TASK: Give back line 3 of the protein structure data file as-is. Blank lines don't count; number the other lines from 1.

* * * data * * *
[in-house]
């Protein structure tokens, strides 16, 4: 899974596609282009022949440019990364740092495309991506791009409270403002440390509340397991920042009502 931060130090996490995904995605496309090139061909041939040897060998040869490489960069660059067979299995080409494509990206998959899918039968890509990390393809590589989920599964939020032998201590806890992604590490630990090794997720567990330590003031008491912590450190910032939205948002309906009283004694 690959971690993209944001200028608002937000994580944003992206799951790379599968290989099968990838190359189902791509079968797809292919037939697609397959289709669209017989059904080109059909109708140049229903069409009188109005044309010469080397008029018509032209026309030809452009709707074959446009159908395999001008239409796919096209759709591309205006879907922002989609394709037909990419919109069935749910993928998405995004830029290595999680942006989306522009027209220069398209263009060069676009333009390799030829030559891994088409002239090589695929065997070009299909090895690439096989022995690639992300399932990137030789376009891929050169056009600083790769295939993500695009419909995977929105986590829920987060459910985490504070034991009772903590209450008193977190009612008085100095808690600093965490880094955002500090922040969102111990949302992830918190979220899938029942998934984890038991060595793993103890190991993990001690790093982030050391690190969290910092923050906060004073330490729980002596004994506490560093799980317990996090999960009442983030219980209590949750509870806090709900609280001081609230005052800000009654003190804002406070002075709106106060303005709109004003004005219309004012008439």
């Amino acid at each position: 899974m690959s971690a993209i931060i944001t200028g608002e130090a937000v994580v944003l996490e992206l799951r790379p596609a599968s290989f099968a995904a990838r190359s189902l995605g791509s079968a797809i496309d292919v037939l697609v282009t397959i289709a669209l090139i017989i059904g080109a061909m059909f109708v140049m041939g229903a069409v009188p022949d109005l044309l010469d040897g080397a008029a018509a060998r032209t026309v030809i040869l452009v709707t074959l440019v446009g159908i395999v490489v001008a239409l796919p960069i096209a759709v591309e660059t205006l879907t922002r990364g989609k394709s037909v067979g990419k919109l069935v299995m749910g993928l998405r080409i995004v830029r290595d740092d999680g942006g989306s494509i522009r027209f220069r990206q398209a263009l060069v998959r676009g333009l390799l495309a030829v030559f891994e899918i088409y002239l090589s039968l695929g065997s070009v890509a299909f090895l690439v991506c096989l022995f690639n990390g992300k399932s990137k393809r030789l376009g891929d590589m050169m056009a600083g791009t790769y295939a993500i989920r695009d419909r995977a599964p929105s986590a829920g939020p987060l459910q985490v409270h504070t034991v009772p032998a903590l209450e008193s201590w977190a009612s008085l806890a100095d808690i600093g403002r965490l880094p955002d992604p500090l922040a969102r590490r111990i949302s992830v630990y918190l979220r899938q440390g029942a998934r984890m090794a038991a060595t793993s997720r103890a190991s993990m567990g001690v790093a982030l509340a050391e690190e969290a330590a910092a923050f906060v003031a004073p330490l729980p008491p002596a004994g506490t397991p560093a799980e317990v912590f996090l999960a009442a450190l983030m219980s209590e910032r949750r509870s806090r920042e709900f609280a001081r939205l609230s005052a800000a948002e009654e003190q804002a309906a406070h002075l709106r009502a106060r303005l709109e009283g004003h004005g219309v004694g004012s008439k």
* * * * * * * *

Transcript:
């Amino acid at each position: 899974m690959s971690a993209i931060i944001t200028g608002e130090a937000v994580v944003l996490e992206l799951r790379p596609a599968s290989f099968a995904a990838r190359s189902l995605g791509s079968a797809i496309d292919v037939l697609v282009t397959i289709a669209l090139i017989i059904g080109a061909m059909f109708v140049m041939g229903a069409v009188p022949d109005l044309l010469d040897g080397a008029a018509a060998r032209t026309v030809i040869l452009v709707t074959l440019v446009g159908i395999v490489v001008a239409l796919p960069i096209a759709v591309e660059t205006l879907t922002r990364g989609k394709s037909v067979g990419k919109l069935v299995m749910g993928l998405r080409i995004v830029r290595d740092d999680g942006g989306s494509i522009r027209f220069r990206q398209a263009l060069v998959r676009g333009l390799l495309a030829v030559f891994e899918i088409y002239l090589s039968l695929g065997s070009v890509a299909f090895l690439v991506c096989l022995f690639n990390g992300k399932s990137k393809r030789l376009g891929d590589m050169m056009a600083g791009t790769y295939a993500i989920r695009d419909r995977a599964p929105s986590a829920g939020p987060l459910q985490v409270h504070t034991v009772p032998a903590l209450e008193s201590w977190a009612s008085l806890a100095d808690i600093g403002r965490l880094p955002d992604p500090l922040a969102r590490r111990i949302s992830v630990y918190l979220r899938q440390g029942a998934r984890m090794a038991a060595t793993s997720r103890a190991s993990m567990g001690v790093a982030l509340a050391e690190e969290a330590a910092a923050f906060v003031a004073p330490l729980p008491p002596a004994g506490t397991p560093a799980e317990v912590f996090l999960a009442a450190l983030m219980s209590e910032r949750r509870s806090r920042e709900f609280a001081r939205l609230s005052a800000a948002e009654e003190q804002a309906a406070h002075l709106r009502a106060r303005l709109e009283g004003h004005g219309v004694g004012s008439k």